Pelosi's Longtime Financial Relationship with Investor Untouched by STOCK Act

Today, Roll Call reported that Rep. Nancy Pelosi has appeared with her and her husband’s investment partner and her son’s former boss, investment banker Bill Hambrecht, three times at Capitol Hill economic policy forums as an “economic expert” over the last four years without disclosing their financial relationship. None of this is illegal, and none of it would be prevented by the so-called STOCK (Stop Trading On Congressional Knowledge) Act currently gathering steam in Congress.

But as Breitbart editor Peter Schweizer reports in his bestselling book, Throw Them All Out, the Pelosi-Hambrecht alliance runs far deeper and spans as far back as the early 1970s.

Paul and Nancy Pelosi have invested millions with Mr. Hambrecht, and Mr. Hambrecht has invested millions in Democratic Party campaigns and causes–over $2 million, to be exact, at least $38,000 of which went directly to Rep. Pelosi. Indeed, according to Mr. Hambrecht, Nancy Pelosi was the catalyst that ignited his passion for donating money to Democrats. According to a 2006 article published in the San Francisco Chronicle, Mr. Hambrecht “said he never contributed to politics until he was inspired by Pelosi after meeting her in the early 1970s.”

Since the formation of their relationship, the Pelosis have made numerous investments in Hambrecht-related companies, including a $12 million investment in Hambrecht’s United Football League that appears to have floundered. In a 2009 Washington Post article, Paul Pelosi addressed whether his investments or career as a real estate investor presented any potential conflicts of interest for his wife’s role in Congress.

“Let me put it this way,” he added. “I think I have a good radar in terms of what kind of business investments would be inappropriate for me given her position. And I can’t think of an investment I discussed with her and said, ‘Is this a good idea or is it a problem?’ Back in the day when she first went into government and I was in real estate, I never did anything with resolution trust — there were tremendous opportunities there to go buy things and make a lot of dough. I never did because I thought if I did and I made dough that there would be something they would obviously criticize her for.

“So I’ve religiously steered away from anything that would look controversial to her position. My radar tells me there is no problem with this. If there is, I will deal with it.”

As Roll Call notes, one investment that didn’t flop was the one between $5 million and $25 million (members of Congress only have to report ranges of investment, not actual figures) the Pelosis made in a Hambrecht-related investment firm named Matthews International Capital Management. That investment produced between $100,000 to $1 million of income for the Pelosis just last year.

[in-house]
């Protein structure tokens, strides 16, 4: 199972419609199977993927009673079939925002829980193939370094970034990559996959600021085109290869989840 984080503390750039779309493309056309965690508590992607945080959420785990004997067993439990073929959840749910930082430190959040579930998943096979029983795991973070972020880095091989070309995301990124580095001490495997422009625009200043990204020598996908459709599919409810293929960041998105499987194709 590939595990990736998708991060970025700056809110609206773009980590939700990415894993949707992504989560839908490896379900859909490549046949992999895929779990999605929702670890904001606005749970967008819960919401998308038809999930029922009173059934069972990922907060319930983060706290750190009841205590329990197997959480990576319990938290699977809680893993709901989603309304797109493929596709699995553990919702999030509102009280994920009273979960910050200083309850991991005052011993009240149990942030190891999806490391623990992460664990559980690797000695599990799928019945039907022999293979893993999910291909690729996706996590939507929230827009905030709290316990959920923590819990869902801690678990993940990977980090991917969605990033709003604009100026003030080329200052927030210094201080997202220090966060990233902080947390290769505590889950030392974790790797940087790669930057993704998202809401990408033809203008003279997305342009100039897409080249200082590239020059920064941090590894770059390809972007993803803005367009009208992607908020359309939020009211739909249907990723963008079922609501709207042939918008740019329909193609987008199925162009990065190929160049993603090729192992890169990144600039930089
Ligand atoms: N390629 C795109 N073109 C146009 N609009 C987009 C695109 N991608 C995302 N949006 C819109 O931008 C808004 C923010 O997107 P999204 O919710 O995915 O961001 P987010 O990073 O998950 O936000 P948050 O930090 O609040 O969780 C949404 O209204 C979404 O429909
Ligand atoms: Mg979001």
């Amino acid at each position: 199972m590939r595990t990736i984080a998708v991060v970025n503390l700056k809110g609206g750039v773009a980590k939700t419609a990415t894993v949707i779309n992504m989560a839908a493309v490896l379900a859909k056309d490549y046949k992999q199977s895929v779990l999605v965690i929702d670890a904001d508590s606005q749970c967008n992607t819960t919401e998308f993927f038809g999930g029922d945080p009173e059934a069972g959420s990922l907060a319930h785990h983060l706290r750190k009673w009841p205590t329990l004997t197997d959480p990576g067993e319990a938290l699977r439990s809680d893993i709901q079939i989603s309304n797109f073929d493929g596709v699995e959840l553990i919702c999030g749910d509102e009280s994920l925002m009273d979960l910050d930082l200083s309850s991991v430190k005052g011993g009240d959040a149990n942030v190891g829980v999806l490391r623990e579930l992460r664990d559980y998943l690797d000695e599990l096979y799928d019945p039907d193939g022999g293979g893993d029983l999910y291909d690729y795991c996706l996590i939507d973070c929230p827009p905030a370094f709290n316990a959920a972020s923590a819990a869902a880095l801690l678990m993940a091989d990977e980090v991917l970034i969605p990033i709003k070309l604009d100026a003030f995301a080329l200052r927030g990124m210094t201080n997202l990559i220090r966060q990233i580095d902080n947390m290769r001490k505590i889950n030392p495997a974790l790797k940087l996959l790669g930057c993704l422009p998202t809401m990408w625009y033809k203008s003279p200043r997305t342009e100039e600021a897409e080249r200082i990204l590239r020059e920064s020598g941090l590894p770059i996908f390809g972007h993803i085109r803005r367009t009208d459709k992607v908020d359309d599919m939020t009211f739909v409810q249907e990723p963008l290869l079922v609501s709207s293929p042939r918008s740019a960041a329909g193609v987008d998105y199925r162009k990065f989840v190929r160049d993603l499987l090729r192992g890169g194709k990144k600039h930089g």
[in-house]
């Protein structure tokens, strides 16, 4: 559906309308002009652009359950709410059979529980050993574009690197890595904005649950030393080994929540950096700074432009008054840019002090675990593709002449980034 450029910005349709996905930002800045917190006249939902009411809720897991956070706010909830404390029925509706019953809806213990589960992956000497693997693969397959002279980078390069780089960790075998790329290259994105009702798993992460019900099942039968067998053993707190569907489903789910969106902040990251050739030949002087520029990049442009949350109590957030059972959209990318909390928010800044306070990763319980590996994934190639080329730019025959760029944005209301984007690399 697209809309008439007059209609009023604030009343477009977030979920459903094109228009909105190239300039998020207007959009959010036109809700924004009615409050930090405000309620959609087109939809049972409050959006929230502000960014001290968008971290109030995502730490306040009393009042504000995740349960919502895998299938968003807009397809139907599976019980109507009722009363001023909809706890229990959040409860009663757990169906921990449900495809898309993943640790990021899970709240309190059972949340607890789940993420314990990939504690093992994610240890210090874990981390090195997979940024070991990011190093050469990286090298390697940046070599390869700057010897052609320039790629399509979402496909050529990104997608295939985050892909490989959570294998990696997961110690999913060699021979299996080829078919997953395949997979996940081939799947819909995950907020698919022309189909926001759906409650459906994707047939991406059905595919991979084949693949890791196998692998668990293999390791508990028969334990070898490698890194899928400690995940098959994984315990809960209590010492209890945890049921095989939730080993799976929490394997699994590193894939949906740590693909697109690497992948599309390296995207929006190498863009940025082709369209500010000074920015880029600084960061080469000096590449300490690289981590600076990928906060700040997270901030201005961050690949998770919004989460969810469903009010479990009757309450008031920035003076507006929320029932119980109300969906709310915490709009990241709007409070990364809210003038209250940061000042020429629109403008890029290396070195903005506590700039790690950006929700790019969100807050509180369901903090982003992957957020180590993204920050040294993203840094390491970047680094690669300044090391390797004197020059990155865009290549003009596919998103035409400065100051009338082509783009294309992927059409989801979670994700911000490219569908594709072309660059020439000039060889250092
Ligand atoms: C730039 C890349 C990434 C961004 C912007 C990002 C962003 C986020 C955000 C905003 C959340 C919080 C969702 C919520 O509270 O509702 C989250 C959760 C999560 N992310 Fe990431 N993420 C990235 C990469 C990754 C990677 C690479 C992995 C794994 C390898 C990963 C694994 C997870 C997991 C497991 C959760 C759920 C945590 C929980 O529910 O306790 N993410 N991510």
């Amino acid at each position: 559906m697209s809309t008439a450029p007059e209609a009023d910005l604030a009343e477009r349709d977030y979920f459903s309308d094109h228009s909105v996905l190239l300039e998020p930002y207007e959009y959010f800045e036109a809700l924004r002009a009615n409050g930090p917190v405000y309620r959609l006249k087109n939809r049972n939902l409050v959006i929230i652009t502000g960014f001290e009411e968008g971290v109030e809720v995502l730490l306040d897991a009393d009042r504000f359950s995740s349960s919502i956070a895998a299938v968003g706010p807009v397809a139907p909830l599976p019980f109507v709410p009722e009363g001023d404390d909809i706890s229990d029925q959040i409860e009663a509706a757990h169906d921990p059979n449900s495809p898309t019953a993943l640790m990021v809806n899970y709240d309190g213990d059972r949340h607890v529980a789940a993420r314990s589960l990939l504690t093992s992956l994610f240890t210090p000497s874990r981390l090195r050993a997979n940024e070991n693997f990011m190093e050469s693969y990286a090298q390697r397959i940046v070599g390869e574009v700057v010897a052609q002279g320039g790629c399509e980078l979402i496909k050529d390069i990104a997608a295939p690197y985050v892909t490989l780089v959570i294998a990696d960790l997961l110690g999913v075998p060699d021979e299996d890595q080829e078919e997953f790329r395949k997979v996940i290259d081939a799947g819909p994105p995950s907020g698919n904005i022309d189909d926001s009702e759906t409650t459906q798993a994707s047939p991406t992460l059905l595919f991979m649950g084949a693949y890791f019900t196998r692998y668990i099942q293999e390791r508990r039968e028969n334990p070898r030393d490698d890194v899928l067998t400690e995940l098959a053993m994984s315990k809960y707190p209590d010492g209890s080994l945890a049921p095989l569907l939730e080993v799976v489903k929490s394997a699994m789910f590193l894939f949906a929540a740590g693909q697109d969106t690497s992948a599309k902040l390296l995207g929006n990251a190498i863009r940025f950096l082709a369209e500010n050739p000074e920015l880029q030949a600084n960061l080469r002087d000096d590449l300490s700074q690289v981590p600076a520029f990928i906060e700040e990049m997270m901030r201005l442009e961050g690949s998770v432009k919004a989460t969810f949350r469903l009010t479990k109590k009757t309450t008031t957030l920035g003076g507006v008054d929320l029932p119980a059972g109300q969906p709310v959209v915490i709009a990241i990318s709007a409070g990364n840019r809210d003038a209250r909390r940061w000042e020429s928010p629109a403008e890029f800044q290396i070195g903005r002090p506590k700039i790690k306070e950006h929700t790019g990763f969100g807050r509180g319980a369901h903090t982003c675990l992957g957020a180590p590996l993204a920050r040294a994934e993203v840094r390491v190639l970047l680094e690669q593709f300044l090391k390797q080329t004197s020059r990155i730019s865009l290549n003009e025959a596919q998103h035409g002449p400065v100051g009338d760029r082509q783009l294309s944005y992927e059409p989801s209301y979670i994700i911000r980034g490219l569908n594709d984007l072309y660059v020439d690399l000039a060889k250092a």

Mr. Hambrecht’s forays into congressional matters extend beyond just the economic forums that he participated in with Rep. Pelosi. On July 19, 2001, Nancy Pelosi honored William Hambrecht from the floor of the United States House of Representatives with a speech lauding him and “acknowledging his contributions and on-going dedication to social justice and the advancement of the Bay Area’s well-being. I applaud his commitment to his community and cherish his friendship,” said. Rep. Pelosi from the House floor.

In December of 2010, William Hambrecht, whom many consider a pioneer in the field of Initial Public Offerings (IPOs), appeared before the House Finance Committee, chaired by Barney Frank, a Pelosi ally, to push for a change in the registration process for stock IPOs, an exemption called Regulation A. In Throw Them All Out, Peter Schweizer reports that “Hambrecht wanted the exemption raised to $30 million, which would greatly benefit his business, making IPOs easier, quicker, and far less expensive.” Washington Examiner reporter Tim Carney called the timing of the hearing “odd” and quoted Rep. Barney Frank as saying that Rep. Nancy Pelosi had been the inspiration for the hearing:

Chairman Barney Frank called a hearing of the committee to discuss new rules for initial public offerings. The timing was odd: It coincided with meetings of the Republican caucus and the Democratic Steering and Policy Committee. As a result, Rep. Frank stepped out of the hearing early on…”I should note also that it was Speaker Pelosi,” Frank said at the beginning of Tuesday’s hearing, “who first called this to our attention earlier in the year.” Frank went on: “It is something that the speaker has taken a great interest in because of her interest in job creation, so we have had to find a way to have this hearing.”

Later in the article, Carney added:

So why would the Financial Services Committee hustle to hold this hearing despite so many other more pressing issues? Maybe because Nancy Pelosi’s friend, donor and business partner wanted it.

Pelosi’s office didn’t return a phone call, but Hambrecht did. I asked him if his ties to Pelosi earned him the hearing. He said Pelosi was motivated only by “genuine desire to find a private-sector solution” to unemployment. Hambrecht added that Democratic Rep. Anna Eshoo, whose Silicon Valley district includes many start-ups, was the real prime mover.

Rep. Nancy Pelosi’s office continues to defend her longstanding financial alliance with Mr. William Hambrecht, and none of her actions appear to have violated House Ethics rules or would be prevented even if the STOCK Act passes.

Still, Rep. Pelosi’s financial and personal relationship with Mr. William Hambrecht further underscores the need to clarify the appropriate relationship between business interests and elected officials, as well as the STOCK Act’s apparent deficiencies.

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